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Using PAT norms

Using PAT norms

Feature 5 minute read

ACER’s School Engagement team recently presented an informative webinar about defining, tracking and monitoring achievement with PAT. Led by Matt Bongetti, Senior Project Officer, the session detailed how PAT norms could be used to provide valuable insights into your students’ results.  

What are PAT norms?  

As always, to understand all aspects of PAT, it is key to understand the Progressive Achievement approach that underpins it. The norms provided in PAT support educators to utilise this approach by providing useful data to more fully understand their students' achievement.

PAT norms offer a comparison set of data to measure where students’ achievement sits relative to the rest of the Australian student population. 

What does the norm sample look like and how should that impact how I use it?  

Mr Bongetti explained that the norms reflect the achievement of ‘a sample group of students that represents the population of Australian students in a particular year level. These norms are collated from test sittings in October and November and take scale score results from tests completed by students within the norm sample. The results are then used to calculate the mean and spread of results for the population that they represent’.  

Mr Bongetti explained that the norm samples form a bell curve, with the majority of students ranking near the middle when compared to national achievement for their year level.

Students' ranking against the norm samples cannot be used to measure growth; they are only used to make a comparison to students across Australia. It is important to note that you may find that some students will achieve similar ranking each year, but this doesn’t mean they haven’t grown. Instead, it means they are improving at the same rate as the students they are being compared against.

 ‘PAT is not an assessment of the curriculum,’ explained Mr Bongetti, ‘it provides a point-in-time measure of learning achievement’.  

Scale scores are the best metric to inform learning achievement and progress because their level of detail clearly shows the change in student learning over a period and allows you to look a little deeper.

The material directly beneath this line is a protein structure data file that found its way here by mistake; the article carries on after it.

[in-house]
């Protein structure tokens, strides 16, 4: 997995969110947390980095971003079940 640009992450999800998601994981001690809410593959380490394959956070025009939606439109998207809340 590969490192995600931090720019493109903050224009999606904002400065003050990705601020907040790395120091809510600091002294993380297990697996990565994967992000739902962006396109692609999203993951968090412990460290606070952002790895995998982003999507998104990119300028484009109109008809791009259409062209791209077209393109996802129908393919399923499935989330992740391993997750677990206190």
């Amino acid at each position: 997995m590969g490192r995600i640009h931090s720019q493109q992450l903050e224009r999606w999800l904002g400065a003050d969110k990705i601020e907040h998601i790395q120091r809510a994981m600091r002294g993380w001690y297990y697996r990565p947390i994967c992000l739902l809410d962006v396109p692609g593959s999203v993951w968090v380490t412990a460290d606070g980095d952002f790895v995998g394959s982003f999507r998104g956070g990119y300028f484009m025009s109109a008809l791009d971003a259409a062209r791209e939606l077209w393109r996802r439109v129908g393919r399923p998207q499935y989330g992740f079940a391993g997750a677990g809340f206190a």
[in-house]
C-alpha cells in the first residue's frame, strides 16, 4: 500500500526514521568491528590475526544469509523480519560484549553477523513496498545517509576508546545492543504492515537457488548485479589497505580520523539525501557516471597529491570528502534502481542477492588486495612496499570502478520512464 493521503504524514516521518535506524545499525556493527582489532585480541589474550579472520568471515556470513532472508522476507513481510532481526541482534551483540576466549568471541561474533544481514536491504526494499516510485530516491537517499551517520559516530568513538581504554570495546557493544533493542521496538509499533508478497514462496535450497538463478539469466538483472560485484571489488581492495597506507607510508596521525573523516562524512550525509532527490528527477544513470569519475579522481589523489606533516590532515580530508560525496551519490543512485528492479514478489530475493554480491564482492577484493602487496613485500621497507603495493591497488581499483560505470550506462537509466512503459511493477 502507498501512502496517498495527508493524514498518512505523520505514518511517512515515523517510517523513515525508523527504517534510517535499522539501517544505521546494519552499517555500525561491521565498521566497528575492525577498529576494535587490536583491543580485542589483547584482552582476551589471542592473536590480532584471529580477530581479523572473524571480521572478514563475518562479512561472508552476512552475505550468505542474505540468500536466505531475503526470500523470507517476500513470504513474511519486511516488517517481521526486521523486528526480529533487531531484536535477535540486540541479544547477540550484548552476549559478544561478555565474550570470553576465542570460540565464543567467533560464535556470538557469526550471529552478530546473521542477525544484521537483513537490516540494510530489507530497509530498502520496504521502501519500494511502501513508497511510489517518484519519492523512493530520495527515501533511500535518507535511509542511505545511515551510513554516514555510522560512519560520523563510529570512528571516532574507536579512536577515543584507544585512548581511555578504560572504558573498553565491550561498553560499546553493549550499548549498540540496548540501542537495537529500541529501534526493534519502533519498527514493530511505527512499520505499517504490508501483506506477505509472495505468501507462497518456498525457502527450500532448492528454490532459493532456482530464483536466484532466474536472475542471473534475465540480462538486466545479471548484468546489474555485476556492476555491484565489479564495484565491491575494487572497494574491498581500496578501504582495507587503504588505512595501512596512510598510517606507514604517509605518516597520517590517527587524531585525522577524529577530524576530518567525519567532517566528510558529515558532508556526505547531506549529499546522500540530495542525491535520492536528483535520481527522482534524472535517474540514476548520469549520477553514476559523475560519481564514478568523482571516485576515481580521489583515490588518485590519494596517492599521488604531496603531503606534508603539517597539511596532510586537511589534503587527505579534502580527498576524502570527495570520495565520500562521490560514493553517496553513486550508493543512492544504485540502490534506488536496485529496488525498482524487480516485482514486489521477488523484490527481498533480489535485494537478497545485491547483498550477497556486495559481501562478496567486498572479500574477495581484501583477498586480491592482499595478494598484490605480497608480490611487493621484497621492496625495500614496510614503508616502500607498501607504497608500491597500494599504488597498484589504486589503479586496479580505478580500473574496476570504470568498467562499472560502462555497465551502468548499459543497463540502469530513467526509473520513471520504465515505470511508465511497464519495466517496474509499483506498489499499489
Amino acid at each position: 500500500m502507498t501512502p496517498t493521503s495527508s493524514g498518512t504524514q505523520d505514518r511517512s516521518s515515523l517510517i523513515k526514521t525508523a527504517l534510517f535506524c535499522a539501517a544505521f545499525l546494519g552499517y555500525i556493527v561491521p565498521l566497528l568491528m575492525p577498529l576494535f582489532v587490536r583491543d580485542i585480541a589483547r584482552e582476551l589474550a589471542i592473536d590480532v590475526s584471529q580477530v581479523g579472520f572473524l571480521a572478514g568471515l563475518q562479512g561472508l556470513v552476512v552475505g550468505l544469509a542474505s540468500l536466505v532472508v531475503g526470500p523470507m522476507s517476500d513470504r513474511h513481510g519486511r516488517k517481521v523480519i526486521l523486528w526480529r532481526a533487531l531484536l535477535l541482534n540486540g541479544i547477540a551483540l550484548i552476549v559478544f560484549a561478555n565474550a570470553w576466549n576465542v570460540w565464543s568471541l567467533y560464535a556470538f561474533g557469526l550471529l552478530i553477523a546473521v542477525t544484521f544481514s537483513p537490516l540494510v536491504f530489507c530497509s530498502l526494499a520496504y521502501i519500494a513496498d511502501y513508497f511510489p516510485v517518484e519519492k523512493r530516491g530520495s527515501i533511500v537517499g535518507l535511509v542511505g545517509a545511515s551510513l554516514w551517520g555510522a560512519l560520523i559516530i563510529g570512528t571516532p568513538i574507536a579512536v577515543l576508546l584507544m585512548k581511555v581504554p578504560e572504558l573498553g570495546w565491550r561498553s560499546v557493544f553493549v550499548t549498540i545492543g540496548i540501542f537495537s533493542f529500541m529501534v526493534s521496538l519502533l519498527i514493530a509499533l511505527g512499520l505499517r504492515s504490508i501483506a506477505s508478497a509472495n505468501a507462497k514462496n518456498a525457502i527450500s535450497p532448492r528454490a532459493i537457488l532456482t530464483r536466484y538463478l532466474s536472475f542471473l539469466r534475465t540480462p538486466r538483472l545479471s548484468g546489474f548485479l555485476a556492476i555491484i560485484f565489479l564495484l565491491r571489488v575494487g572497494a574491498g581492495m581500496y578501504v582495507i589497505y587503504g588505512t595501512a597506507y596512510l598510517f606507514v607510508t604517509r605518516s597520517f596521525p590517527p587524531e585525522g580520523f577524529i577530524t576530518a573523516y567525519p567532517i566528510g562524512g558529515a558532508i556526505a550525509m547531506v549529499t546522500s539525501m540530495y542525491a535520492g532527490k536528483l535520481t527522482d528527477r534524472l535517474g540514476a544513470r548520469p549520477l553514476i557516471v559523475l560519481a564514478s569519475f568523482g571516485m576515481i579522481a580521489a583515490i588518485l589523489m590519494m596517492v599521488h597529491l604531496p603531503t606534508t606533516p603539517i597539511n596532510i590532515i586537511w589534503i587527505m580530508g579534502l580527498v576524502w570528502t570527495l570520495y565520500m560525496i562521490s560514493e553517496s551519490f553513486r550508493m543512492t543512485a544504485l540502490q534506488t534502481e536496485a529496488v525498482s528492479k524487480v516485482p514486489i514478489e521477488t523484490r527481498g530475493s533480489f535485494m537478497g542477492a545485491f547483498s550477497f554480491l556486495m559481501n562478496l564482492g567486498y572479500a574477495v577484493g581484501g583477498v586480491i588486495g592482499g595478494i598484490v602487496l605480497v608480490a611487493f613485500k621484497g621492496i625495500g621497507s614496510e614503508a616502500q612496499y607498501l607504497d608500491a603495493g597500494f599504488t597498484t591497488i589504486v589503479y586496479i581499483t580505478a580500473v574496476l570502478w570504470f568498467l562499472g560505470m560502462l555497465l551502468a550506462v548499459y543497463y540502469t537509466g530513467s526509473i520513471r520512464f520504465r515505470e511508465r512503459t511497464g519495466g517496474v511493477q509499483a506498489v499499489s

For a deeper understanding of the comparative sample, it may be useful to review how the PAT norms were developed in the 2022 update. Considering the data and how it has been collated, it gives a behind-the-scenes picture of the wide range of information that is used to produce the norm sample, which, in turn, informs you about how to interpret that data and plan next steps for your own students.  

How should I use my PAT data and norms? 

Mean scale scores achieved by each year level within the norm sample can be used as a comparison to determine how the achievement of individual students within the same year level at your school compares to students in the same year level nationally. You can take one student’s scale score and compare it to the norm sample and see the corresponding percentile ranking.  

The Student report also displays a student's percentile ranking, along with the mean national scale score achievement of the comparison year level. In the Progress Report, you can monitor a student over several years and track their learning journey using the scale scores, while comparing your cohort's achievement over successive years to the national achievement of the corresponding year levels.

In the early years, students grow quite dramatically in terms of their learning. It then tapers off in those higher year levels. Remember: there is no such thing as an expected growth number. All students’ learning will grow at different rates. 

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